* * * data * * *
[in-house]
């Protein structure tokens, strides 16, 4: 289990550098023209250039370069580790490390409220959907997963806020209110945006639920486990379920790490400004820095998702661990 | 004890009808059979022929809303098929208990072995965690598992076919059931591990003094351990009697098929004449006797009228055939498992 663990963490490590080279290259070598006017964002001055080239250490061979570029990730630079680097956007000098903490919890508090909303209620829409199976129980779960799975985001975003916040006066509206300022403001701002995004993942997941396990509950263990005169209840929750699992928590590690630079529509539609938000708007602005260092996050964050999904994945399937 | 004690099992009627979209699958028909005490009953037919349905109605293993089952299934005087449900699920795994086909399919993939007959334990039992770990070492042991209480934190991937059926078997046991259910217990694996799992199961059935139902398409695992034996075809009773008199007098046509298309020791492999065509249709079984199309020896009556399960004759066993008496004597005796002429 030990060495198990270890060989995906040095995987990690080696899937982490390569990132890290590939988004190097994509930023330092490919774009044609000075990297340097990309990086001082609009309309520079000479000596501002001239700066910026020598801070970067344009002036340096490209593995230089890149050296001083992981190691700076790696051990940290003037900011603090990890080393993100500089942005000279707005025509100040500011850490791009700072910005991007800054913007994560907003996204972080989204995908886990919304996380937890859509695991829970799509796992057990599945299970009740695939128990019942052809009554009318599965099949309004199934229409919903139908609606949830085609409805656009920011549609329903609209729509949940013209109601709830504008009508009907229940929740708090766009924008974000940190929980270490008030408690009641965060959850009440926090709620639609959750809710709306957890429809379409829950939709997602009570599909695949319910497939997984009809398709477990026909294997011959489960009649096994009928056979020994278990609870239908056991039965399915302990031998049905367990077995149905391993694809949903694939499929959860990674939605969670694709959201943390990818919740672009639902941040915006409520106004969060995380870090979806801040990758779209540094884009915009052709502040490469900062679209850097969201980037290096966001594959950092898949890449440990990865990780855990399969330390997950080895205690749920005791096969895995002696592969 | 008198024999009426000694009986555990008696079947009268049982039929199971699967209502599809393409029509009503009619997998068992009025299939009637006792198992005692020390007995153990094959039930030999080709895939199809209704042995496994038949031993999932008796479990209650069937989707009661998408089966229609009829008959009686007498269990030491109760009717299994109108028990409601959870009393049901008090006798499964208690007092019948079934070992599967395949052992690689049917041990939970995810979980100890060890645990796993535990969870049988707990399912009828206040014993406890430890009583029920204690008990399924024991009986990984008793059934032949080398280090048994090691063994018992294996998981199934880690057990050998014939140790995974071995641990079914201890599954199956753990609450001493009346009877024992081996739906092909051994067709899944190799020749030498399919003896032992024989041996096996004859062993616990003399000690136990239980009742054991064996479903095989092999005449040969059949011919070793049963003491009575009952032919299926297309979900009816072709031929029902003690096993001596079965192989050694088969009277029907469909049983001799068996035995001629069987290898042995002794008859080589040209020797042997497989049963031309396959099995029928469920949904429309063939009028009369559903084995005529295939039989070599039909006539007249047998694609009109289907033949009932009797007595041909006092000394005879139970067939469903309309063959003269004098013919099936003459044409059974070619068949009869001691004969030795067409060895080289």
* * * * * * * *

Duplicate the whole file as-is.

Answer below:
[in-house]
């Protein structure tokens, strides 16, 4: 289990550098023209250039370069580790490390409220959907997963806020209110945006639920486990379920790490400004820095998702661990 | 004890009808059979022929809303098929208990072995965690598992076919059931591990003094351990009697098929004449006797009228055939498992 663990963490490590080279290259070598006017964002001055080239250490061979570029990730630079680097956007000098903490919890508090909303209620829409199976129980779960799975985001975003916040006066509206300022403001701002995004993942997941396990509950263990005169209840929750699992928590590690630079529509539609938000708007602005260092996050964050999904994945399937 | 004690099992009627979209699958028909005490009953037919349905109605293993089952299934005087449900699920795994086909399919993939007959334990039992770990070492042991209480934190991937059926078997046991259910217990694996799992199961059935139902398409695992034996075809009773008199007098046509298309020791492999065509249709079984199309020896009556399960004759066993008496004597005796002429 030990060495198990270890060989995906040095995987990690080696899937982490390569990132890290590939988004190097994509930023330092490919774009044609000075990297340097990309990086001082609009309309520079000479000596501002001239700066910026020598801070970067344009002036340096490209593995230089890149050296001083992981190691700076790696051990940290003037900011603090990890080393993100500089942005000279707005025509100040500011850490791009700072910005991007800054913007994560907003996204972080989204995908886990919304996380937890859509695991829970799509796992057990599945299970009740695939128990019942052809009554009318599965099949309004199934229409919903139908609606949830085609409805656009920011549609329903609209729509949940013209109601709830504008009508009907229940929740708090766009924008974000940190929980270490008030408690009641965060959850009440926090709620639609959750809710709306957890429809379409829950939709997602009570599909695949319910497939997984009809398709477990026909294997011959489960009649096994009928056979020994278990609870239908056991039965399915302990031998049905367990077995149905391993694809949903694939499929959860990674939605969670694709959201943390990818919740672009639902941040915006409520106004969060995380870090979806801040990758779209540094884009915009052709502040490469900062679209850097969201980037290096966001594959950092898949890449440990990865990780855990399969330390997950080895205690749920005791096969895995002696592969 | 008198024999009426000694009986555990008696079947009268049982039929199971699967209502599809393409029509009503009619997998068992009025299939009637006792198992005692020390007995153990094959039930030999080709895939199809209704042995496994038949031993999932008796479990209650069937989707009661998408089966229609009829008959009686007498269990030491109760009717299994109108028990409601959870009393049901008090006798499964208690007092019948079934070992599967395949052992690689049917041990939970995810979980100890060890645990796993535990969870049988707990399912009828206040014993406890430890009583029920204690008990399924024991009986990984008793059934032949080398280090048994090691063994018992294996998981199934880690057990050998014939140790995974071995641990079914201890599954199956753990609450001493009346009877024992081996739906092909051994067709899944190799020749030498399919003896032992024989041996096996004859062993616990003399000690136990239980009742054991064996479903095989092999005449040969059949011919070793049963003491009575009952032919299926297309979900009816072709031929029902003690096993001596079965192989050694088969009277029907469909049983001799068996035995001629069987290898042995002794008859080589040209020797042997497989049963031309396959099995029928469920949904429309063939009028009369559903084995005529295939039989070599039909006539007249047998694609009109289907033949009932009797007595041909006092000394005879139970067939469903309309063959003269004098013919099936003459044409059974070619068949009869001691004969030795067409060895080289």